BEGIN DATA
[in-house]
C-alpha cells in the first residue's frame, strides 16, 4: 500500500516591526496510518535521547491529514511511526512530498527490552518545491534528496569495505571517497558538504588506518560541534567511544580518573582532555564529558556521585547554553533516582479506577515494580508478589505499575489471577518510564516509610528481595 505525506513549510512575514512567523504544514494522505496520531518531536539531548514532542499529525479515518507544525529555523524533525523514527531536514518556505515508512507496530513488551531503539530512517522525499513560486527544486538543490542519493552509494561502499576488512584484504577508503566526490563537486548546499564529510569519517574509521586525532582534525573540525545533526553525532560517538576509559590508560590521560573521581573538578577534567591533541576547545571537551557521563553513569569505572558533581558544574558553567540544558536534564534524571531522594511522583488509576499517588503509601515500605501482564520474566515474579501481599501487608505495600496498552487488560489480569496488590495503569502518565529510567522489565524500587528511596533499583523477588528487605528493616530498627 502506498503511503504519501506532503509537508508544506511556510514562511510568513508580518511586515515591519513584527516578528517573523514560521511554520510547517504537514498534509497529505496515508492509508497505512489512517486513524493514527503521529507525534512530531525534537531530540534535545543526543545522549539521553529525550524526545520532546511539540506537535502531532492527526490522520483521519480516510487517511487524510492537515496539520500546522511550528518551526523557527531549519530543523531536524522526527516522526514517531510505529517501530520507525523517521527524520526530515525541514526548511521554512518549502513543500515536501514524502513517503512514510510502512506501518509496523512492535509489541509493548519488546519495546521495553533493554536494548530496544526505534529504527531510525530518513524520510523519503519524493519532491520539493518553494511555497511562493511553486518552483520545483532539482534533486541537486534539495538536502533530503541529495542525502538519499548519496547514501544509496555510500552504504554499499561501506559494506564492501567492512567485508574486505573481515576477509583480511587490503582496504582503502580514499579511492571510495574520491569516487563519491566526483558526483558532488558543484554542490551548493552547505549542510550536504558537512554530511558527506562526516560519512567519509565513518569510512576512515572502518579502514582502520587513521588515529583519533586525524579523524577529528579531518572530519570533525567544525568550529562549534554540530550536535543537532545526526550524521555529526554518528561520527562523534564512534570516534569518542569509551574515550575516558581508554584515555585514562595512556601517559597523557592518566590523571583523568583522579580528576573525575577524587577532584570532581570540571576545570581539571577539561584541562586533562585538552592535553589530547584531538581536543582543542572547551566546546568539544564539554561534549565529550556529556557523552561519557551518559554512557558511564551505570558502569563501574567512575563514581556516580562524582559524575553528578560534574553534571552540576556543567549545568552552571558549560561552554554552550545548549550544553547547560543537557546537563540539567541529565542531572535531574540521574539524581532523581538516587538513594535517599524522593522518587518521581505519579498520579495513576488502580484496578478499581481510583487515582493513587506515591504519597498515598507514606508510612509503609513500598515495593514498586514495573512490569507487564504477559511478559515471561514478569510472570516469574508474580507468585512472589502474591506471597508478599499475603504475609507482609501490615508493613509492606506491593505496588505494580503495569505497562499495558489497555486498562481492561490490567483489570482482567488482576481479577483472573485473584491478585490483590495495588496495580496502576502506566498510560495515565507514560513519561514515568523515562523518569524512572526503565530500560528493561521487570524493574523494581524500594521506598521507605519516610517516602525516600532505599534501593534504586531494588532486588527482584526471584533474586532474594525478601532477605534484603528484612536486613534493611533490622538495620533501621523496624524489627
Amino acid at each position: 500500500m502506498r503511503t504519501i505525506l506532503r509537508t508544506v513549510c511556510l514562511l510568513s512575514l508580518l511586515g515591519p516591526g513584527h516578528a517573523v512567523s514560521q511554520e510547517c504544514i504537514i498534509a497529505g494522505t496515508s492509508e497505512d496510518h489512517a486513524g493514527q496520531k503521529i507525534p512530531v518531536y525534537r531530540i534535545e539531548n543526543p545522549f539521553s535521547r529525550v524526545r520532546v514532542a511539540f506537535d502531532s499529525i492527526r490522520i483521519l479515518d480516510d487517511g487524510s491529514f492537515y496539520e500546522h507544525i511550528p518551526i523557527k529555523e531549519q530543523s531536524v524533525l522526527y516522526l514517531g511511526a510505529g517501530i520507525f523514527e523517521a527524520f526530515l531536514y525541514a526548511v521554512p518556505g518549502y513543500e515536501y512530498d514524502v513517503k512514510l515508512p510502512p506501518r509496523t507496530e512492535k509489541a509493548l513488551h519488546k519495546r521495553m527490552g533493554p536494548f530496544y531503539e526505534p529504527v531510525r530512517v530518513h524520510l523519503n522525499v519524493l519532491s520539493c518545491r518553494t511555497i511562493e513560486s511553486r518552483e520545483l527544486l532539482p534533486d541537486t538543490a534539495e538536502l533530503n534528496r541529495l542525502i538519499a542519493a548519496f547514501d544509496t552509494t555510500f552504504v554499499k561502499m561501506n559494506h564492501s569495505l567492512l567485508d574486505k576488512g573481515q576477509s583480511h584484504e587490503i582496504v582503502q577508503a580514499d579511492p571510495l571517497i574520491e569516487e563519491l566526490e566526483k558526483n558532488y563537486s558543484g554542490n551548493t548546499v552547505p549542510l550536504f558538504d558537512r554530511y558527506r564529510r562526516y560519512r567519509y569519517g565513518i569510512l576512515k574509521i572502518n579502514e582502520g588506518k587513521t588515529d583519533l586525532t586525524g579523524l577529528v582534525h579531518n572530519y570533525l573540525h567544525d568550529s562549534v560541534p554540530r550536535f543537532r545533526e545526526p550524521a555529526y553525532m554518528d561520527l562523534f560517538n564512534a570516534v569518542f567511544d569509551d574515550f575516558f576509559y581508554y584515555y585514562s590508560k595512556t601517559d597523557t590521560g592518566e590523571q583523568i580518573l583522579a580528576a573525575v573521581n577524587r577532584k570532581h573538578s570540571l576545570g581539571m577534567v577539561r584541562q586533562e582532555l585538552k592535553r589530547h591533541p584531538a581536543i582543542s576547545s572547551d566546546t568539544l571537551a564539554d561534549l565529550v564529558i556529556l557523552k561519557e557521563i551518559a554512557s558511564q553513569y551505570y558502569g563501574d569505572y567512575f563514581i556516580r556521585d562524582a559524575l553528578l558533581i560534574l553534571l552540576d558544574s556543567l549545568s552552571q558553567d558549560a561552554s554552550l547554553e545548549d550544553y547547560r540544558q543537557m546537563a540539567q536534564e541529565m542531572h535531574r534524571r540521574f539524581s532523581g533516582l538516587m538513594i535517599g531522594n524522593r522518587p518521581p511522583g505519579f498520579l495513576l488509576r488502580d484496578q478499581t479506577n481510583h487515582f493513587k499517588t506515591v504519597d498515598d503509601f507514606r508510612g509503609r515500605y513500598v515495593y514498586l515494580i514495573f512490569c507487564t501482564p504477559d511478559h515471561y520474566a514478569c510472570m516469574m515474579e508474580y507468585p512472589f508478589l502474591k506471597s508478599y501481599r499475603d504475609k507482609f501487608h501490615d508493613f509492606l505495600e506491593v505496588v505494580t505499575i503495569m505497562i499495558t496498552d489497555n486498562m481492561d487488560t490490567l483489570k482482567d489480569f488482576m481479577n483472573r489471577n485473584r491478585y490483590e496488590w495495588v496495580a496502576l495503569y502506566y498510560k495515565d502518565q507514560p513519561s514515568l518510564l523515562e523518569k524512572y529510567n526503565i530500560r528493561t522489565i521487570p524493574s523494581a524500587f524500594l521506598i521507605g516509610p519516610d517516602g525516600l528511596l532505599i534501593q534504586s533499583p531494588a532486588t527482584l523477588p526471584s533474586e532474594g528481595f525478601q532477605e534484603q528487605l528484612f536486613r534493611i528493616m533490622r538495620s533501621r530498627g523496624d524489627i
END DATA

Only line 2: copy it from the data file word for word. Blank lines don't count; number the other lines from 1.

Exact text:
C-alpha cells in the first residue's frame, strides 16, 4: 500500500516591526496510518535521547491529514511511526512530498527490552518545491534528496569495505571517497558538504588506518560541534567511544580518573582532555564529558556521585547554553533516582479506577515494580508478589505499575489471577518510564516509610528481595 505525506513549510512575514512567523504544514494522505496520531518531536539531548514532542499529525479515518507544525529555523524533525523514527531536514518556505515508512507496530513488551531503539530512517522525499513560486527544486538543490542519493552509494561502499576488512584484504577508503566526490563537486548546499564529510569519517574509521586525532582534525573540525545533526553525532560517538576509559590508560590521560573521581573538578577534567591533541576547545571537551557521563553513569569505572558533581558544574558553567540544558536534564534524571531522594511522583488509576499517588503509601515500605501482564520474566515474579501481599501487608505495600496498552487488560489480569496488590495503569502518565529510567522489565524500587528511596533499583523477588528487605528493616530498627 502506498503511503504519501506532503509537508508544506511556510514562511510568513508580518511586515515591519513584527516578528517573523514560521511554520510547517504537514498534509497529505496515508492509508497505512489512517486513524493514527503521529507525534512530531525534537531530540534535545543526543545522549539521553529525550524526545520532546511539540506537535502531532492527526490522520483521519480516510487517511487524510492537515496539520500546522511550528518551526523557527531549519530543523531536524522526527516522526514517531510505529517501530520507525523517521527524520526530515525541514526548511521554512518549502513543500515536501514524502513517503512514510510502512506501518509496523512492535509489541509493548519488546519495546521495553533493554536494548530496544526505534529504527531510525530518513524520510523519503519524493519532491520539493518553494511555497511562493511553486518552483520545483532539482534533486541537486534539495538536502533530503541529495542525502538519499548519496547514501544509496555510500552504504554499499561501506559494506564492501567492512567485508574486505573481515576477509583480511587490503582496504582503502580514499579511492571510495574520491569516487563519491566526483558526483558532488558543484554542490551548493552547505549542510550536504558537512554530511558527506562526516560519512567519509565513518569510512576512515572502518579502514582502520587513521588515529583519533586525524579523524577529528579531518572530519570533525567544525568550529562549534554540530550536535543537532545526526550524521555529526554518528561520527562523534564512534570516534569518542569509551574515550575516558581508554584515555585514562595512556601517559597523557592518566590523571583523568583522579580528576573525575577524587577532584570532581570540571576545570581539571577539561584541562586533562585538552592535553589530547584531538581536543582543542572547551566546546568539544564539554561534549565529550556529556557523552561519557551518559554512557558511564551505570558502569563501574567512575563514581556516580562524582559524575553528578560534574553534571552540576556543567549545568552552571558549560561552554554552550545548549550544553547547560543537557546537563540539567541529565542531572535531574540521574539524581532523581538516587538513594535517599524522593522518587518521581505519579498520579495513576488502580484496578478499581481510583487515582493513587506515591504519597498515598507514606508510612509503609513500598515495593514498586514495573512490569507487564504477559511478559515471561514478569510472570516469574508474580507468585512472589502474591506471597508478599499475603504475609507482609501490615508493613509492606506491593505496588505494580503495569505497562499495558489497555486498562481492561490490567483489570482482567488482576481479577483472573485473584491478585490483590495495588496495580496502576502506566498510560495515565507514560513519561514515568523515562523518569524512572526503565530500560528493561521487570524493574523494581524500594521506598521507605519516610517516602525516600532505599534501593534504586531494588532486588527482584526471584533474586532474594525478601532477605534484603528484612536486613534493611533490622538495620533501621523496624524489627